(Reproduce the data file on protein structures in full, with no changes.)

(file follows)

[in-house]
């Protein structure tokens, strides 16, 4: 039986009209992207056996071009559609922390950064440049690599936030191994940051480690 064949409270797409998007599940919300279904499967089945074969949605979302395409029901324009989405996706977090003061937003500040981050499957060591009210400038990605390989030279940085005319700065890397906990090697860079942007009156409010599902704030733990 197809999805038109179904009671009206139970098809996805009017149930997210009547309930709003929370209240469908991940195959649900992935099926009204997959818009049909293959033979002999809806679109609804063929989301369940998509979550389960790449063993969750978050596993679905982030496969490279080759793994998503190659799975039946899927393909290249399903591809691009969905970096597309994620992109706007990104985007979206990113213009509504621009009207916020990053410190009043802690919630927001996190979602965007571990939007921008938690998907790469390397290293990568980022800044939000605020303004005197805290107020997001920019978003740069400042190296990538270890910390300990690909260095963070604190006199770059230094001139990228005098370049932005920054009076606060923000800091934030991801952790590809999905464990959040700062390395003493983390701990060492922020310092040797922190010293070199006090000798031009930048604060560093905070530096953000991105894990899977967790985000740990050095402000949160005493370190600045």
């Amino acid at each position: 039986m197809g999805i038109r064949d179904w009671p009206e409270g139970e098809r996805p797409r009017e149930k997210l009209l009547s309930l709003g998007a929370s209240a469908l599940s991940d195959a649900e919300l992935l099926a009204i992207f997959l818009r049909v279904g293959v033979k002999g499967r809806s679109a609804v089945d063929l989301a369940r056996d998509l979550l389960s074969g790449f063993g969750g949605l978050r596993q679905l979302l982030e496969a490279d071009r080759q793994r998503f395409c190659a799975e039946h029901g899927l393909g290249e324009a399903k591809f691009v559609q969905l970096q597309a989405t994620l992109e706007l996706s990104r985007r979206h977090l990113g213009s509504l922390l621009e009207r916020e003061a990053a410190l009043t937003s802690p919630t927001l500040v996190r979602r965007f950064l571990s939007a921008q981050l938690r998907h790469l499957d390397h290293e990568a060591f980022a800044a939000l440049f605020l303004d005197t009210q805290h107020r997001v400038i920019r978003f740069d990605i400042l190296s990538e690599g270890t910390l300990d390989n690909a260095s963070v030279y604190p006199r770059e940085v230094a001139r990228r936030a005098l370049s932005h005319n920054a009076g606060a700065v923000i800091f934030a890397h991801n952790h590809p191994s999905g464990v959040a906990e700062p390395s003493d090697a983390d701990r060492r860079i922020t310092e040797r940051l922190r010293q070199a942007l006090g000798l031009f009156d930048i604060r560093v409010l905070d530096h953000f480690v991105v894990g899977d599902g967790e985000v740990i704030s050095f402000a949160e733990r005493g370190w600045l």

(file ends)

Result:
[in-house]
């Protein structure tokens, strides 16, 4: 039986009209992207056996071009559609922390950064440049690599936030191994940051480690 064949409270797409998007599940919300279904499967089945074969949605979302395409029901324009989405996706977090003061937003500040981050499957060591009210400038990605390989030279940085005319700065890397906990090697860079942007009156409010599902704030733990 197809999805038109179904009671009206139970098809996805009017149930997210009547309930709003929370209240469908991940195959649900992935099926009204997959818009049909293959033979002999809806679109609804063929989301369940998509979550389960790449063993969750978050596993679905982030496969490279080759793994998503190659799975039946899927393909290249399903591809691009969905970096597309994620992109706007990104985007979206990113213009509504621009009207916020990053410190009043802690919630927001996190979602965007571990939007921008938690998907790469390397290293990568980022800044939000605020303004005197805290107020997001920019978003740069400042190296990538270890910390300990690909260095963070604190006199770059230094001139990228005098370049932005920054009076606060923000800091934030991801952790590809999905464990959040700062390395003493983390701990060492922020310092040797922190010293070199006090000798031009930048604060560093905070530096953000991105894990899977967790985000740990050095402000949160005493370190600045």
């Amino acid at each position: 039986m197809g999805i038109r064949d179904w009671p009206e409270g139970e098809r996805p797409r009017e149930k997210l009209l009547s309930l709003g998007a929370s209240a469908l599940s991940d195959a649900e919300l992935l099926a009204i992207f997959l818009r049909v279904g293959v033979k002999g499967r809806s679109a609804v089945d063929l989301a369940r056996d998509l979550l389960s074969g790449f063993g969750g949605l978050r596993q679905l979302l982030e496969a490279d071009r080759q793994r998503f395409c190659a799975e039946h029901g899927l393909g290249e324009a399903k591809f691009v559609q969905l970096q597309a989405t994620l992109e706007l996706s990104r985007r979206h977090l990113g213009s509504l922390l621009e009207r916020e003061a990053a410190l009043t937003s802690p919630t927001l500040v996190r979602r965007f950064l571990s939007a921008q981050l938690r998907h790469l499957d390397h290293e990568a060591f980022a800044a939000l440049f605020l303004d005197t009210q805290h107020r997001v400038i920019r978003f740069d990605i400042l190296s990538e690599g270890t910390l300990d390989n690909a260095s963070v030279y604190p006199r770059e940085v230094a001139r990228r936030a005098l370049s932005h005319n920054a009076g606060a700065v923000i800091f934030a890397h991801n952790h590809p191994s999905g464990v959040a906990e700062p390395s003493d090697a983390d701990r060492r860079i922020t310092e040797r940051l922190r010293q070199a942007l006090g000798l031009f009156d930048i604060r560093v409010l905070d530096h953000f480690v991105v894990g899977d599902g967790e985000v740990i704030s050095f402000a949160e733990r005493g370190w600045l």